Many of you may remember the role of the Greek Chorus in literature classes from high school or college. They appeared in the works of Sophocles, Aeschylus, Euripidies and Aristophanes, to name just a few. Their role was to explain what they thought was going on and would intentionally or unintentionally “stir the pot”. In modern times, it is often our friends and families who comprise our own personal Greek Choruses as they work so lovingly to protect us from what we have not yet experienced and to help us along in life. Consider the following scenario:
Bob and Cynthia are getting divorced. It has been a slow and deliberate process to come to the decision that they can no longer stay together. They are resolute in their decision but not at all happy that they had to make it. There are some hard feelings they are both trying to work through and they sometimes lose their temper with each other. Neither wants a protracted and painful divorce, both to protect the friendship they hope to have in the future and to be able to co-parent their two children without creating more problems for them or for each other.
Cynthia’s Aunt Sally went through a very difficult divorce 20 years ago. She remembers it like it happened yesterday. Aunt Sally warned Cynthia of what Bob might do in the divorce process if she wasn’t careful. She suggested he could move money around without telling her about it or talk to the children about her in unflattering ways. She said she was remembering her own divorce and wanted to spare Cynthia having a similar experience. She suggested that instead of using a mediator, she should get her own lawyer who would work really hard at protecting her and the children from Bob, because you never know what someone, who you think you know well, will do in a divorce.
Bob’s college friend Glen was in town for a conference and called to get together. It turned out he had just gone through a divorce last year. His wife Beth, of 16 years, met someone on a business trip two years ago and she left their marriage. Glen told Bob he should be really careful and hire a private detective to make sure Cynthia wasn’t involved with anyone else. He warned Bob that the hardest part of going through a divorce were the things you find out about that you never knew were happening. He asked Bob if he really could know everything about Cynthia as they go through the divorce together. Could he really trust her? Wouldn’t it be better to find everything out with the help of a professional before being surprised with it, or worse, never knowing at all?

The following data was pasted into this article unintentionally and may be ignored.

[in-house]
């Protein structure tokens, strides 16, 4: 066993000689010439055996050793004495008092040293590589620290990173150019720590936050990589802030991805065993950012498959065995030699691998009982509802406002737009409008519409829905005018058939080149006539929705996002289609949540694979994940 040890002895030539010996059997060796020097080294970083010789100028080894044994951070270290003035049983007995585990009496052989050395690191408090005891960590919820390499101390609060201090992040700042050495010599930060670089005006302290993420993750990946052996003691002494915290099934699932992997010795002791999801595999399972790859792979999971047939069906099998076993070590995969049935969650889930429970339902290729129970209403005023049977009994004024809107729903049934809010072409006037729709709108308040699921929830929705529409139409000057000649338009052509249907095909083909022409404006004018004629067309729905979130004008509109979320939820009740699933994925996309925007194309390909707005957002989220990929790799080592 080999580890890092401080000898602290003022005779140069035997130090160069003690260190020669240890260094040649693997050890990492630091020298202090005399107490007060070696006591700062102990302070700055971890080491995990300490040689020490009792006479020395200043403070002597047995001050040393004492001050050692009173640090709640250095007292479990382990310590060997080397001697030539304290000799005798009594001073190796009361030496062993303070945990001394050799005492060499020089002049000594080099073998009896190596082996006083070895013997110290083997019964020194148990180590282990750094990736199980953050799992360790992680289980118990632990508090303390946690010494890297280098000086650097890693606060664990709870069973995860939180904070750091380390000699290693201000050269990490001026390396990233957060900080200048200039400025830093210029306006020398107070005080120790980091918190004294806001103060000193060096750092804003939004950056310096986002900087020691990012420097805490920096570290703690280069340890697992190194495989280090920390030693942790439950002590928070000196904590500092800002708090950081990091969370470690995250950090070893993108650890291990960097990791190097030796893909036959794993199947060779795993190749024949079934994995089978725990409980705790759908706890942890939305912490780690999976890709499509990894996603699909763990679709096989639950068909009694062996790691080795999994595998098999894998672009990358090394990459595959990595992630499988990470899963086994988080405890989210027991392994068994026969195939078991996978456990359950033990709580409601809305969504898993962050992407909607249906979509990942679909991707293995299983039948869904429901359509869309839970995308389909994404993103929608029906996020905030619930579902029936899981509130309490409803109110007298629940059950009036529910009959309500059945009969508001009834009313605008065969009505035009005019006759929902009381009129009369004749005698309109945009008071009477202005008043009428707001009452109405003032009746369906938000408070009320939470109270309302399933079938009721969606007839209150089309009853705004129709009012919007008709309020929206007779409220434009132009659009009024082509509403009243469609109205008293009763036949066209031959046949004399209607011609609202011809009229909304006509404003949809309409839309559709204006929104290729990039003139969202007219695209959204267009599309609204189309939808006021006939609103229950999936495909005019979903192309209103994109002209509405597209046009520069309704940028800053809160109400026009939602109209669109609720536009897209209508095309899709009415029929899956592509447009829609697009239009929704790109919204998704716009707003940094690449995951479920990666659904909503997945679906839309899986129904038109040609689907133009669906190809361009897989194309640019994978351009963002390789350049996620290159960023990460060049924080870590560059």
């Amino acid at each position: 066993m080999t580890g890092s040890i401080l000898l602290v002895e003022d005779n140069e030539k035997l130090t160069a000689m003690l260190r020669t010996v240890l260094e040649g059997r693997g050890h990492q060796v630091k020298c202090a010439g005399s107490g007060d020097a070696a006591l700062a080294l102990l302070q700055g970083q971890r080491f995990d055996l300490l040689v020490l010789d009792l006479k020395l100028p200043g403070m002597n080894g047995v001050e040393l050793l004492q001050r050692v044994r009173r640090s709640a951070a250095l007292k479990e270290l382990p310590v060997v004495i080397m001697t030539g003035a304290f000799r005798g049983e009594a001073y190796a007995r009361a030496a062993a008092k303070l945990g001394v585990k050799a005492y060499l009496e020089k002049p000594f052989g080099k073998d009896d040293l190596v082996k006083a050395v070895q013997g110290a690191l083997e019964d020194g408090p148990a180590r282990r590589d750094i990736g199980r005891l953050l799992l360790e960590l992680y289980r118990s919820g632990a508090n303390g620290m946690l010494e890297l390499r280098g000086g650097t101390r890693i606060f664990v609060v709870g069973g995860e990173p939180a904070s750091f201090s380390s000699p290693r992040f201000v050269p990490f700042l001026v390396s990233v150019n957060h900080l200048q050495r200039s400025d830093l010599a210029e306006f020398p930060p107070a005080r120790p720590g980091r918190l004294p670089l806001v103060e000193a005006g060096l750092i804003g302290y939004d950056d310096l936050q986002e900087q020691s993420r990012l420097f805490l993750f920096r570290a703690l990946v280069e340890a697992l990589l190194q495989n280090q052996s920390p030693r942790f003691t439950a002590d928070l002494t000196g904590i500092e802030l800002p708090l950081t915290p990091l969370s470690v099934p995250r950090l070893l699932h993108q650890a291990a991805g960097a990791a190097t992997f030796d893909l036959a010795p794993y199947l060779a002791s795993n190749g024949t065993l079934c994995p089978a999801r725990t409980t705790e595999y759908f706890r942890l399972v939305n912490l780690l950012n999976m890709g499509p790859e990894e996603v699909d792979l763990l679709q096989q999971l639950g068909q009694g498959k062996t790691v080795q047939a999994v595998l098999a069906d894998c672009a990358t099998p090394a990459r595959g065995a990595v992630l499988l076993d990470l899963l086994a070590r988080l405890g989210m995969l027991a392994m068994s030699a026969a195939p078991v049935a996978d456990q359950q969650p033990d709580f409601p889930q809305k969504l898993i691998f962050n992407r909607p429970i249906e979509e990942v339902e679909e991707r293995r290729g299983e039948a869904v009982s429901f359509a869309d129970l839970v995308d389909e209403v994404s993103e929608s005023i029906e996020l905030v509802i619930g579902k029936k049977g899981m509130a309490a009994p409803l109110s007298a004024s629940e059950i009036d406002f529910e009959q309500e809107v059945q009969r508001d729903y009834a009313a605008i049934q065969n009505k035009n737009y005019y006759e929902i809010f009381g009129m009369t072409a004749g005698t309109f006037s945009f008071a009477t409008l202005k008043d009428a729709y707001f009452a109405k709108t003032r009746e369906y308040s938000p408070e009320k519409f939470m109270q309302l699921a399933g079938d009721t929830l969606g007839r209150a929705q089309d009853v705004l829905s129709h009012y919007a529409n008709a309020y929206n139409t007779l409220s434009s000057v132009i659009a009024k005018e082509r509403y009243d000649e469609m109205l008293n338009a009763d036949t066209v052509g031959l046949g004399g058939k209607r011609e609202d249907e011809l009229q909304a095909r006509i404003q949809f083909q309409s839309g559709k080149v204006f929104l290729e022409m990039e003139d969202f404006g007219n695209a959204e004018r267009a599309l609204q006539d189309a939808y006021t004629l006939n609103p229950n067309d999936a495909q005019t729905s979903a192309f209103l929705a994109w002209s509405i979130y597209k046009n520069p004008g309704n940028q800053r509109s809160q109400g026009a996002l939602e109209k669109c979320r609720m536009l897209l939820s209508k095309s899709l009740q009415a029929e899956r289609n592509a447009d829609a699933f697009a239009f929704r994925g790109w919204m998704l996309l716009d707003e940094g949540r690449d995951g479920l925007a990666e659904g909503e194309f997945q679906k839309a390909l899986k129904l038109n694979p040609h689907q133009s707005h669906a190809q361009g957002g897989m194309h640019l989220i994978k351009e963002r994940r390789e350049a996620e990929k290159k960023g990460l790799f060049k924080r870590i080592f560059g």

Sometimes the advice is not as extreme as the examples above. Someone might ask why you’re being so nice to your ex or to suggest that you try to get more custody time with the children because it could be lonely without them around. They might tell you that mothers should spend more time with the children than fathers, it’s just biological, everyone knows that.
Our friends, families and loved ones only want the best for us. And we love them for it. It is often difficult to not follow their advice for fear of hurting their feelings or not being sure whether they are right or not, so we hire that persistent lawyer or private detective so we do not seem ungrateful or wonder if we are wrong. Unfortunately, these decisions do not always serve us well. They have the effect of feeding into our fears, even the ones we hadn’t had until we spoke with the Greek Chorus. Bob and Cynthia made the decision to continue working with their mediator and thanked their friends and families for everything.
The best way to protect your family and yourself is to trust your own judgment, consult with neutral professionals who are as concerned as you are about the whole family and let your Greek Chorus know how grateful you are for their concern. The divorce process can take you down many roads, some can be treacherous, some are the high roads…..the decision is yours.
© Copyright 2011 by Shendl Tuchman, PsyD. All Rights Reserved. Permission to publish granted to GoodTherapy.org.
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